New York, N.Y. – A few years ago, it might have been unthinkable that anyone notable – let alone a pope – could visit Our Lady Queen of Angels in East Harlem. The school was in danger of closing; money was barely trickling in. The neighborhood demographic was shifting in ways that weren’t clear, the school’s parish closed (and its financial contributions lost) and the sliding scale tuition didn’t cover the school's costs.
So principal Joanne Walsh did what she said any other Catholic principal in her situation would have done: she prayed.
In the years between those desperate times and now, the archdiocese – and champions such as Walsh who lobbied for their schools behind the scenes – restructured its inner city schools, creating a separate overseeing entity that can raise funds more efficiently, keep an eye on upping academic rigor and infuse teaching staff with development. And now Our Lady Queen of Angels and the other five institutions within the Partnership Schools could very well be the future of Catholic inner-city education, and a reason why Pope Francis will visit the school and its students during his trip to the area.
“Five years ago we had challenges,” said superintendent Timothy McNiff, outlining how they had to streamline their operations and find new revenue streams. “We haven’t closed a school in three years.”
So this visit is like a celebration of the rebirth of Catholic schools, and one that will be tailored to the pope. The pageantry surrounding the visit will be limited, the focus instead on 24 selected students (who will come not only from Our Lady Queen of Angels, but also from St. Paul, St. Charles Borromeo and St. Ann, all schools with sizeable Hispanic and African-American populations located around Harlem).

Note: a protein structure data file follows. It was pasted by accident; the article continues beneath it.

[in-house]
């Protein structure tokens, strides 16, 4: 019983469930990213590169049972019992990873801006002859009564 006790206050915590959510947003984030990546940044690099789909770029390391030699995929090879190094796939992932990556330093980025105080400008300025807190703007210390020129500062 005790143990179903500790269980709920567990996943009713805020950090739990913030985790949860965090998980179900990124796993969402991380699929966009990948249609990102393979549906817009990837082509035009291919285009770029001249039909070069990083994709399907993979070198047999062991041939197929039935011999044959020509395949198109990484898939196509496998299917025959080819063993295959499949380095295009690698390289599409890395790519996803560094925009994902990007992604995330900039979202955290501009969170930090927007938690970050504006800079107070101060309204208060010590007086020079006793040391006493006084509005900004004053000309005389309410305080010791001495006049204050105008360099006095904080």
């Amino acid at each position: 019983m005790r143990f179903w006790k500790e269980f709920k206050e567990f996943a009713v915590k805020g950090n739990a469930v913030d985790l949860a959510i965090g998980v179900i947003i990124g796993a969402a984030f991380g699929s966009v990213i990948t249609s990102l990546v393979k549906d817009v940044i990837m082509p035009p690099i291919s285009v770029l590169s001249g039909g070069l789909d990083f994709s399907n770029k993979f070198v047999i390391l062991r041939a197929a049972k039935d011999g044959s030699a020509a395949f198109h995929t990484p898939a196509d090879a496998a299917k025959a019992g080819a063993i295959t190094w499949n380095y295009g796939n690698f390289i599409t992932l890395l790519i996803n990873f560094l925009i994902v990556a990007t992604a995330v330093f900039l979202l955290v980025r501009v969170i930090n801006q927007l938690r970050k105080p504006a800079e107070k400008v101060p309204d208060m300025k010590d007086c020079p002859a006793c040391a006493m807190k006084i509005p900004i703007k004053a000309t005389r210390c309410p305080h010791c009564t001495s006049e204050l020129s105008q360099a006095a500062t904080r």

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The sidewalk will be lined with students from invited schools and donors. Once inside, Pope Francis will be greeted with a song and a prayer. Then he will go into the gym and meet the students and hear more about projects that the schools have been involved with.
Finally, he will circulate among the young crowd, selected based on their age (all are in third and fourth grades), their ability to express themselves, make eye contact and sustain a conversation, according to McNiff.
“My family said they are really proud of me,” Nicholas Marronaro, a fourth-grader at Our Lady Queen of Angels said. Being half Puerto Rican, he found it empowering that Pope Francis became the first non-European pope in more than 1,000 years.
The principals informed their students of the visit by reading a letter the pope had sent. The students selected to meet him read a book about Pope Francis and a few facts really caught their attention.
“I want to ask him how he can to survive on one lung,” said Allison Reyes-Rodriguez, a third-grader from Our Lady Queen of Angels who wants to be a doctor.
And perhaps the most pressing question: “How can he be a fan of [soccer team] San Lorenzo?” That’s what St. Paul fourth-grader Benjamin Grassia, one of Lionel Messi’s devoted FC Barcelona fans, will ask of the pontiff.
Principals of all four participating schools expressed excitement at the visit. But Walsh, principal of Our Lady Queen of Angels, said that there is a calm to the excitement, despite the media attention and preparations that need to be made. And while her school gets to be the site, she keeps focused on the fact that they are just a small part of a community – not only of the neighborhood in which her school is located, but something much larger.
“We can be, for at least a short time during his visit here, every school,” she said.
Soni Sangha is a freelance writer based in New York City.